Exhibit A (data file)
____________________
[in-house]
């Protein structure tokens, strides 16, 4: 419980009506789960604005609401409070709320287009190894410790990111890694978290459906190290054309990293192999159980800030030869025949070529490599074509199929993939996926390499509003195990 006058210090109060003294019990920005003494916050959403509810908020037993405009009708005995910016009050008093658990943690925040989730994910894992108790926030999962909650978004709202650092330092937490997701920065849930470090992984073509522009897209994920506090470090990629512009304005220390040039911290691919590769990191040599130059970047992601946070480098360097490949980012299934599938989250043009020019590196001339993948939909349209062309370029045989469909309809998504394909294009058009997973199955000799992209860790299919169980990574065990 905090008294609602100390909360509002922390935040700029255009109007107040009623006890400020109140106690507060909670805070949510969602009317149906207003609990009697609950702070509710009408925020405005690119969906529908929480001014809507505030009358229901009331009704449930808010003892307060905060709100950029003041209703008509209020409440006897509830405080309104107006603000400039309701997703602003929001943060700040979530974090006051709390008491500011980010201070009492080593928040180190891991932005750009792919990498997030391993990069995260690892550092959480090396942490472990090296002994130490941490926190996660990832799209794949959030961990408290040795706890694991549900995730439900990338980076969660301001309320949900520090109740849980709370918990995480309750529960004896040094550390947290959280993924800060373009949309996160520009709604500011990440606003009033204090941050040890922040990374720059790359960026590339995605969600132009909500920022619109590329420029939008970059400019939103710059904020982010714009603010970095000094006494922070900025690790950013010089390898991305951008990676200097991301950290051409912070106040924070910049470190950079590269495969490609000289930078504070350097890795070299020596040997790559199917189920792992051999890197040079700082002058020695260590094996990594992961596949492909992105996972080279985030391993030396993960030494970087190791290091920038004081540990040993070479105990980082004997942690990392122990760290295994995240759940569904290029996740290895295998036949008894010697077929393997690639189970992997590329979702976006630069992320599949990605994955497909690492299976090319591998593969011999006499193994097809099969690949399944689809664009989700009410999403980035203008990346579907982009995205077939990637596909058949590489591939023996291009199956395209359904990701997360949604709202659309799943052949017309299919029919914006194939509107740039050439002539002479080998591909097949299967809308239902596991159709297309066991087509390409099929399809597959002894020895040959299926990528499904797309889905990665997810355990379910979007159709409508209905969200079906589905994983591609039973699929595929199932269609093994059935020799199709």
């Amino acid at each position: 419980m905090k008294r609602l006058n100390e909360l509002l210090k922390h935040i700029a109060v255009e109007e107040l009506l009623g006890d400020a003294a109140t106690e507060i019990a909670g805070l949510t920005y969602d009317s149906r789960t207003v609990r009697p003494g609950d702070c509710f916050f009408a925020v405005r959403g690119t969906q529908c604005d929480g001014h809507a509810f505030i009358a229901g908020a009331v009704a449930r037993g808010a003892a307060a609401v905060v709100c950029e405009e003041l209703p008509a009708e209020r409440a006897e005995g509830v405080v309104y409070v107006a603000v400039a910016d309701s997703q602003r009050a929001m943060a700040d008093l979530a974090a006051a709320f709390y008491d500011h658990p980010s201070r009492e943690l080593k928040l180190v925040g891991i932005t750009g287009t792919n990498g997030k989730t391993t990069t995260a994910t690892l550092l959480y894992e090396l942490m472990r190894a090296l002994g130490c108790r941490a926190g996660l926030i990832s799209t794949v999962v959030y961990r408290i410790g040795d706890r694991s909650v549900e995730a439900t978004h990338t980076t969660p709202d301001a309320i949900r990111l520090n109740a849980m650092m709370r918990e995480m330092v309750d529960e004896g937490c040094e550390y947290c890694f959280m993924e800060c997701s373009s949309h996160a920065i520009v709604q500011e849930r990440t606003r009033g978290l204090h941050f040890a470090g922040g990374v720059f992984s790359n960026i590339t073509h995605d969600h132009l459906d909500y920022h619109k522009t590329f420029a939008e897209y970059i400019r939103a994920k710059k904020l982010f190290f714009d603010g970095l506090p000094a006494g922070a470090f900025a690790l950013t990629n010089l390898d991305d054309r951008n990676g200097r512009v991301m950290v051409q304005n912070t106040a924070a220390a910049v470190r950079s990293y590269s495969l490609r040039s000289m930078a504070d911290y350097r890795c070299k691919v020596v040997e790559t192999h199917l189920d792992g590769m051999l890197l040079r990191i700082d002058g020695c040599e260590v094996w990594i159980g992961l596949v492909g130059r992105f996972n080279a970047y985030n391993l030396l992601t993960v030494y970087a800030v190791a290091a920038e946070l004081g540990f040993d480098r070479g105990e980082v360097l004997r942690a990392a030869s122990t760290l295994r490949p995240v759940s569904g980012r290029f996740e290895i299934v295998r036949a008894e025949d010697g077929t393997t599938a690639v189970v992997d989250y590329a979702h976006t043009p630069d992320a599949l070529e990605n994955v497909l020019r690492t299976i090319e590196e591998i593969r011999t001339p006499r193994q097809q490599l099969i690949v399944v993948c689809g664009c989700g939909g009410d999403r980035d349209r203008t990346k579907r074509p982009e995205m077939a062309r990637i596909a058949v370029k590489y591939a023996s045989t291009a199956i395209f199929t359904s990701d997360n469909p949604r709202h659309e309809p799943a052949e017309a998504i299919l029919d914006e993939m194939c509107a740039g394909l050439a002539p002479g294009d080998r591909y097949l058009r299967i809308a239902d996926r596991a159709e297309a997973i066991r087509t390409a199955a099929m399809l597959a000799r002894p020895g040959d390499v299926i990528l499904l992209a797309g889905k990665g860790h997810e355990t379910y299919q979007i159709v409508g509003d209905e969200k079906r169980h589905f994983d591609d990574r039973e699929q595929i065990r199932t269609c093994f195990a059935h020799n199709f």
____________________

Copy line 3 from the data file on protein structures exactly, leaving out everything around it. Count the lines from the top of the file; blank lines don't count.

């Amino acid at each position: 419980m905090k008294r609602l006058n100390e909360l509002l210090k922390h935040i700029a109060v255009e109007e107040l009506l009623g006890d400020a003294a109140t106690e507060i019990a909670g805070l949510t920005y969602d009317s149906r789960t207003v609990r009697p003494g609950d702070c509710f916050f009408a925020v405005r959403g690119t969906q529908c604005d929480g001014h809507a509810f505030i009358a229901g908020a009331v009704a449930r037993g808010a003892a307060a609401v905060v709100c950029e405009e003041l209703p008509a009708e209020r409440a006897e005995g509830v405080v309104y409070v107006a603000v400039a910016d309701s997703q602003r009050a929001m943060a700040d008093l979530a974090a006051a709320f709390y008491d500011h658990p980010s201070r009492e943690l080593k928040l180190v925040g891991i932005t750009g287009t792919n990498g997030k989730t391993t990069t995260a994910t690892l550092l959480y894992e090396l942490m472990r190894a090296l002994g130490c108790r941490a926190g996660l926030i990832s799209t794949v999962v959030y961990r408290i410790g040795d706890r694991s909650v549900e995730a439900t978004h990338t980076t969660p709202d301001a309320i949900r990111l520090n109740a849980m650092m709370r918990e995480m330092v309750d529960e004896g937490c040094e550390y947290c890694f959280m993924e800060c997701s373009s949309h996160a920065i520009v709604q500011e849930r990440t606003r009033g978290l204090h941050f040890a470090g922040g990374v720059f992984s790359n960026i590339t073509h995605d969600h132009l459906d909500y920022h619109k522009t590329f420029a939008e897209y970059i400019r939103a994920k710059k904020l982010f190290f714009d603010g970095l506090p000094a006494g922070a470090f900025a690790l950013t990629n010089l390898d991305d054309r951008n990676g200097r512009v991301m950290v051409q304005n912070t106040a924070a220390a910049v470190r950079s990293y590269s495969l490609r040039s000289m930078a504070d911290y350097r890795c070299k691919v020596v040997e790559t192999h199917l189920d792992g590769m051999l890197l040079r990191i700082d002058g020695c040599e260590v094996w990594i159980g992961l596949v492909g130059r992105f996972n080279a970047y985030n391993l030396l992601t993960v030494y970087a800030v190791a290091a920038e946070l004081g540990f040993d480098r070479g105990e980082v360097l004997r942690a990392a030869s122990t760290l295994r490949p995240v759940s569904g980012r290029f996740e290895i299934v295998r036949a008894e025949d010697g077929t393997t599938a690639v189970v992997d989250y590329a979702h976006t043009p630069d992320a599949l070529e990605n994955v497909l020019r690492t299976i090319e590196e591998i593969r011999t001339p006499r193994q097809q490599l099969i690949v399944v993948c689809g664009c989700g939909g009410d999403r980035d349209r203008t990346k579907r074509p982009e995205m077939a062309r990637i596909a058949v370029k590489y591939a023996s045989t291009a199956i395209f199929t359904s990701d997360n469909p949604r709202h659309e309809p799943a052949e017309a998504i299919l029919d914006e993939m194939c509107a740039g394909l050439a002539p002479g294009d080998r591909y097949l058009r299967i809308a239902d996926r596991a159709e297309a997973i066991r087509t390409a199955a099929m399809l597959a000799r002894p020895g040959d390499v299926i990528l499904l992209a797309g889905k990665g860790h997810e355990t379910y299919q979007i159709v409508g509003d209905e969200k079906r169980h589905f994983d591609d990574r039973e699929q595929i065990r199932t269609c093994f195990a059935h020799n199709f």